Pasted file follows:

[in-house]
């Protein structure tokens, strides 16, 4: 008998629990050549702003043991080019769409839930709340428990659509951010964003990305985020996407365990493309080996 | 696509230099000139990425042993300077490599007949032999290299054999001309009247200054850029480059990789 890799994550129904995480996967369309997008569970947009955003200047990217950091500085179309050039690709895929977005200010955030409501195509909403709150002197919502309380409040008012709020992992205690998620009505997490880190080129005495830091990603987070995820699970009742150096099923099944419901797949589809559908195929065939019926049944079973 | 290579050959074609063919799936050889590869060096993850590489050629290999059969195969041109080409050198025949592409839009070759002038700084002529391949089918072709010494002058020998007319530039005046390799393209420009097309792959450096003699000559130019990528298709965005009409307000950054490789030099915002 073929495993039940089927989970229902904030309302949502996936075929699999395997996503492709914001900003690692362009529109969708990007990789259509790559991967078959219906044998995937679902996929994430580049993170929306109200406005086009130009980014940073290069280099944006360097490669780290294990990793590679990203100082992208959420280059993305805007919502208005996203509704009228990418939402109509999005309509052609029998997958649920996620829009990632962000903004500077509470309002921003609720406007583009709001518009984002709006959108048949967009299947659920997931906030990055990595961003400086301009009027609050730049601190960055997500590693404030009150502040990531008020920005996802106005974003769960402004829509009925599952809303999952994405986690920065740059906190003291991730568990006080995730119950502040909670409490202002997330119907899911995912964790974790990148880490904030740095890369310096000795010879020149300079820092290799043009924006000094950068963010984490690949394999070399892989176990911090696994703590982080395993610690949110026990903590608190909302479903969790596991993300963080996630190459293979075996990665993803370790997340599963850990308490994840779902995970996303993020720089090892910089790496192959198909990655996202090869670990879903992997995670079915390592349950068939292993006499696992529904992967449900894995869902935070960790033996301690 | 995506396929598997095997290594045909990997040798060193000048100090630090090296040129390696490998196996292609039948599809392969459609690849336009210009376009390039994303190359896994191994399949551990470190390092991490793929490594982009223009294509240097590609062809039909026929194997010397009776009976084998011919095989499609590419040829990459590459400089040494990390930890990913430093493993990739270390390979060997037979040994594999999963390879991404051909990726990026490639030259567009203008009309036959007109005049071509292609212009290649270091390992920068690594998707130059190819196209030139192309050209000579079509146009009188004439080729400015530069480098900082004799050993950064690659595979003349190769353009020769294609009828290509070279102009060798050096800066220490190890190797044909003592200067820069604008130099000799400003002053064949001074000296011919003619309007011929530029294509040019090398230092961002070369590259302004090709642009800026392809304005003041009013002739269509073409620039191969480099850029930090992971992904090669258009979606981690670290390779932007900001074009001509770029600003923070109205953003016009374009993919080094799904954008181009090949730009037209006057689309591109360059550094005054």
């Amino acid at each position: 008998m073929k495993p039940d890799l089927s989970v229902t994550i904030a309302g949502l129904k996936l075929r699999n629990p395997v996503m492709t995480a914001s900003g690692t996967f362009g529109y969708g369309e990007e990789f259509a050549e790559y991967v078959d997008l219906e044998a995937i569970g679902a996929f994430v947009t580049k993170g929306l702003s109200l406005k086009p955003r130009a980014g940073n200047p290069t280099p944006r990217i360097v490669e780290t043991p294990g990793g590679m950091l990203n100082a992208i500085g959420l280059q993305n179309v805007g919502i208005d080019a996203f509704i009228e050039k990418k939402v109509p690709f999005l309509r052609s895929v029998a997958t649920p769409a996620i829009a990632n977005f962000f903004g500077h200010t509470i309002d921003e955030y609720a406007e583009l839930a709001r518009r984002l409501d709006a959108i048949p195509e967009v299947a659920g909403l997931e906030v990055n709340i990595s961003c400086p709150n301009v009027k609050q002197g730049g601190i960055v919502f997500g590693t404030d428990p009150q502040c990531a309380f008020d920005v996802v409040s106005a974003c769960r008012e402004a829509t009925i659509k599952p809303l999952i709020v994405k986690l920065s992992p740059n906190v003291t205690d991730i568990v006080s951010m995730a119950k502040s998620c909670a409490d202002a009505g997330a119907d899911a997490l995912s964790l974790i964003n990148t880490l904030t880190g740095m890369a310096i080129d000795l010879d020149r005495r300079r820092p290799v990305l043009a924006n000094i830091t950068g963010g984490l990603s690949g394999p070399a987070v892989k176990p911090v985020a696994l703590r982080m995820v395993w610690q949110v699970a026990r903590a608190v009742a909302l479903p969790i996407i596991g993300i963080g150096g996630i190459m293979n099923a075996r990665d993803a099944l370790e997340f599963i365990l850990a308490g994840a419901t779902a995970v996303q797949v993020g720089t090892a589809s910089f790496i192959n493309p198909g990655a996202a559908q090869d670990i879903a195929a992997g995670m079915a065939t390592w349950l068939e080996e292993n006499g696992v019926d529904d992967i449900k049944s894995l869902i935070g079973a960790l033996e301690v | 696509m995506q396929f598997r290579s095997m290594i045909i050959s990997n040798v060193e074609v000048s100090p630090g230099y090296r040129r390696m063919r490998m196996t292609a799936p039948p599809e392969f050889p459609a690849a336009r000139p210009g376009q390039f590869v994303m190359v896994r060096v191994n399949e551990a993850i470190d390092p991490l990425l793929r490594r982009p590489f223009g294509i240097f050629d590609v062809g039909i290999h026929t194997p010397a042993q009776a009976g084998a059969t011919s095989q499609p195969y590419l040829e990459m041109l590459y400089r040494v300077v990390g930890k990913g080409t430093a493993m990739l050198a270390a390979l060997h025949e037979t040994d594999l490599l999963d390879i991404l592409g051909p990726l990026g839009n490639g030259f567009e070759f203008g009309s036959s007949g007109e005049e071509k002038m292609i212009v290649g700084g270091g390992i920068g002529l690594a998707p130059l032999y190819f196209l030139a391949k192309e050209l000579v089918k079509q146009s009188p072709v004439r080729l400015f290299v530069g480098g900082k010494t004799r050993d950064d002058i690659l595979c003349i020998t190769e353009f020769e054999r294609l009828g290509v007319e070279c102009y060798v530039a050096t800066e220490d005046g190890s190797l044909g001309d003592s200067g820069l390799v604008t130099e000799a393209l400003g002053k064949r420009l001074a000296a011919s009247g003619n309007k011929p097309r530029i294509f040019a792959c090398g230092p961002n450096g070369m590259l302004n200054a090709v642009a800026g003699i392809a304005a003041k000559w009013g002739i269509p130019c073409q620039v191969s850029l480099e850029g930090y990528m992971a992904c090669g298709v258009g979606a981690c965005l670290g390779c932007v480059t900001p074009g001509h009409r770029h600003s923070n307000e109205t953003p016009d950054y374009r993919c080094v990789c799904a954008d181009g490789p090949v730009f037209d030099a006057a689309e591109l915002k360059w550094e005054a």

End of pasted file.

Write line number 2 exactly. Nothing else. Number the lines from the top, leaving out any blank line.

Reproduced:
């Protein structure tokens, strides 16, 4: 008998629990050549702003043991080019769409839930709340428990659509951010964003990305985020996407365990493309080996 | 696509230099000139990425042993300077490599007949032999290299054999001309009247200054850029480059990789 890799994550129904995480996967369309997008569970947009955003200047990217950091500085179309050039690709895929977005200010955030409501195509909403709150002197919502309380409040008012709020992992205690998620009505997490880190080129005495830091990603987070995820699970009742150096099923099944419901797949589809559908195929065939019926049944079973 | 290579050959074609063919799936050889590869060096993850590489050629290999059969195969041109080409050198025949592409839009070759002038700084002529391949089918072709010494002058020998007319530039005046390799393209420009097309792959450096003699000559130019990528298709965005009409307000950054490789030099915002 073929495993039940089927989970229902904030309302949502996936075929699999395997996503492709914001900003690692362009529109969708990007990789259509790559991967078959219906044998995937679902996929994430580049993170929306109200406005086009130009980014940073290069280099944006360097490669780290294990990793590679990203100082992208959420280059993305805007919502208005996203509704009228990418939402109509999005309509052609029998997958649920996620829009990632962000903004500077509470309002921003609720406007583009709001518009984002709006959108048949967009299947659920997931906030990055990595961003400086301009009027609050730049601190960055997500590693404030009150502040990531008020920005996802106005974003769960402004829509009925599952809303999952994405986690920065740059906190003291991730568990006080995730119950502040909670409490202002997330119907899911995912964790974790990148880490904030740095890369310096000795010879020149300079820092290799043009924006000094950068963010984490690949394999070399892989176990911090696994703590982080395993610690949110026990903590608190909302479903969790596991993300963080996630190459293979075996990665993803370790997340599963850990308490994840779902995970996303993020720089090892910089790496192959198909990655996202090869670990879903992997995670079915390592349950068939292993006499696992529904992967449900894995869902935070960790033996301690 | 995506396929598997095997290594045909990997040798060193000048100090630090090296040129390696490998196996292609039948599809392969459609690849336009210009376009390039994303190359896994191994399949551990470190390092991490793929490594982009223009294509240097590609062809039909026929194997010397009776009976084998011919095989499609590419040829990459590459400089040494990390930890990913430093493993990739270390390979060997037979040994594999999963390879991404051909990726990026490639030259567009203008009309036959007109005049071509292609212009290649270091390992920068690594998707130059190819196209030139192309050209000579079509146009009188004439080729400015530069480098900082004799050993950064690659595979003349190769353009020769294609009828290509070279102009060798050096800066220490190890190797044909003592200067820069604008130099000799400003002053064949001074000296011919003619309007011929530029294509040019090398230092961002070369590259302004090709642009800026392809304005003041009013002739269509073409620039191969480099850029930090992971992904090669258009979606981690670290390779932007900001074009001509770029600003923070109205953003016009374009993919080094799904954008181009090949730009037209006057689309591109360059550094005054």